The most accurate finite-element analysis today models multiple physical properties interactively.

**David Kan, Ph.D. COMSOL Inc. Burlington, Mass.**

Edited by Robert Repas

Soon after computers entered the technology landscape, finiteelement analysis (FEA) emerged as a method to solve real-world engineering problems. The work of engineers, applied mathematicians, and physicists over the years showed that FEA could potentially solve for any system of physical phenomena through its use of partial differential equations (PDEs). Those equations mathematically describe physical effects such as fluid motion, electromagnetic fields, and structural mechanics. FEA was a way to translate these well-known mathematical models into an approximate digitally rendered display.

While these early FEA tools tackled a particular aspect of a design, such as stress and fatigue, it became apparent that physics phenomena rarely act alone in nature.For example, heat is generated whenever there are dynamics; and heat always affects other material properties such as electrical conductivity, chemical reaction rates, and the viscosity of fluids, to name but a few. These coupled systems of physics, known as multiphysics, demanded more sophisticated calculations than then-current FEA systems could address effectively. The need for multiphysics analysis tools, though, was obvious.

For the most part, multiphysics simulation remained just a theory throughout the 1980s and 90s because the computational resources did not exist. So, as FEA modeling became a natural part of the research, design, and development cycle, its scope was limited to a single type of physics at a time. The most common types were mechanics, heat transfer, fluids, and electromagnetics. It seemed that FEA was destined to widespread use as a single physics solver simulating mechanical parts.

That landscape has now changed. Decades of advances in computational science have brought us smarter algorithms and faster, more powerful hardware that puts multiphysics-capable FEA tools within reach for all engineers and scientists. The revitalization of FEA toward multiphysics opens up new opportunities for modeling and simulating real-world applications as well as a world of technological investigation. The future of FEA lies in its innate capacity to leverage PDEs for multiphysics analysis.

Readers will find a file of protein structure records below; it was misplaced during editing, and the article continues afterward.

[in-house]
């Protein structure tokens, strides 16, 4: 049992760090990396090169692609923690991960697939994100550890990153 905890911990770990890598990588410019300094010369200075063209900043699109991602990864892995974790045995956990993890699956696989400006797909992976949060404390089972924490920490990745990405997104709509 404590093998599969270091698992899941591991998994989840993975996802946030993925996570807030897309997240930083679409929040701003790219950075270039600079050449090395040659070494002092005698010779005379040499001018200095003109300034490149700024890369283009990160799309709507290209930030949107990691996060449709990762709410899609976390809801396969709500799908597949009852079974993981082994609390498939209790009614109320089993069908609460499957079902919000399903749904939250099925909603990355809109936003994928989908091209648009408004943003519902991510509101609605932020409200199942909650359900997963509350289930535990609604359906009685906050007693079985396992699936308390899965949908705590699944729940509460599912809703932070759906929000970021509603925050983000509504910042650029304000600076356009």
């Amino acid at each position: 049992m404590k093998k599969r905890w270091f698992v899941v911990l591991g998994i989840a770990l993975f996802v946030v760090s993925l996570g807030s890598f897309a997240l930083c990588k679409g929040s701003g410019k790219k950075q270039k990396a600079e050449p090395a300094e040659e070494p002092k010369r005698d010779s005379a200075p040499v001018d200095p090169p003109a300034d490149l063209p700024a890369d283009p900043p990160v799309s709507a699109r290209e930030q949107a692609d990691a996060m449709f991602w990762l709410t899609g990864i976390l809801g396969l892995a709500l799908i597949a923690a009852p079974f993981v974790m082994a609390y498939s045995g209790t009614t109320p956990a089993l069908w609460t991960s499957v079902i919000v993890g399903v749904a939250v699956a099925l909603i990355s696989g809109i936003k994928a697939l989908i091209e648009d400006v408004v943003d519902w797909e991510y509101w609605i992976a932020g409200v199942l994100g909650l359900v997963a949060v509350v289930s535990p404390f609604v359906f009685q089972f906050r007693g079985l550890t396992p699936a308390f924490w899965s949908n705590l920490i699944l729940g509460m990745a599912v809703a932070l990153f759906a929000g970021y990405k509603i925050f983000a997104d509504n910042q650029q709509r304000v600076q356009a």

They say a picture is worth a thousand words, so here is a series of examples that give you a more complete picture of the inherent possibilities of multiphysics FEA.

Piezoacoustic transducers can transform an electric current into an acoustic pressure field or, conversely, generate an electric current from an acoustic field. Typically, these devices go into applications that need sound generation in air or liquid, such as phased-array microphones, ultrasound and bioimaging equipment, sonar transducers, and acousto-biotherapeutics. They are also found in mechanical applications such as inkjet-droplet actuators and piezoelectric motors.

A piezoacoustic device model needs three different physics: piezoelectric stress-strain, an electric field, and pressure acoustics in a fluid. Only a multiphysicscapable simulation can define a computer model that couples the involved phenomena.

The piezoelectric domain is formed from a PZT5-H crystal — a common material in piezoelectric transducers. The boundary condition for the acoustics sets the pressure equal to the normal acceleration of the solid domain at the air and crystal interface. This drives the pressure in the air domain. On the other hand, the crystal domain is subjected to the acoustic pressure changes in the air domain. The simulation conducted studied the acoustic wave propagating from the crystal when applying an electric signal with an amplitude of 200 V and an excitation frequency of 300 kHz. The description of this model and its elegant result indicate that a significant amount of mathematics is behind the compact interface.

One area where multiphysics modeling excels is in the classroom. Students intuitively grasp the visual representation of what had been heretofore invisible. The ease of understanding the displayed model can make students cheer. That’s just what Dr. Krishan Kumar Bhatia experienced after introducing modeling and simulation tools in an undergraduate heat-transfer course conducted at Rowan University in Glassboro, N.J. His students were tasked with cooling a motorcycle engine block. Dr. Bhatia taught the class using the “design-build-test” concept to help students learn by encountering problems, making mistakes, and overcoming them. Obviously that method could not be used in a classroom without computerized modeling as the cost would be prohibitive.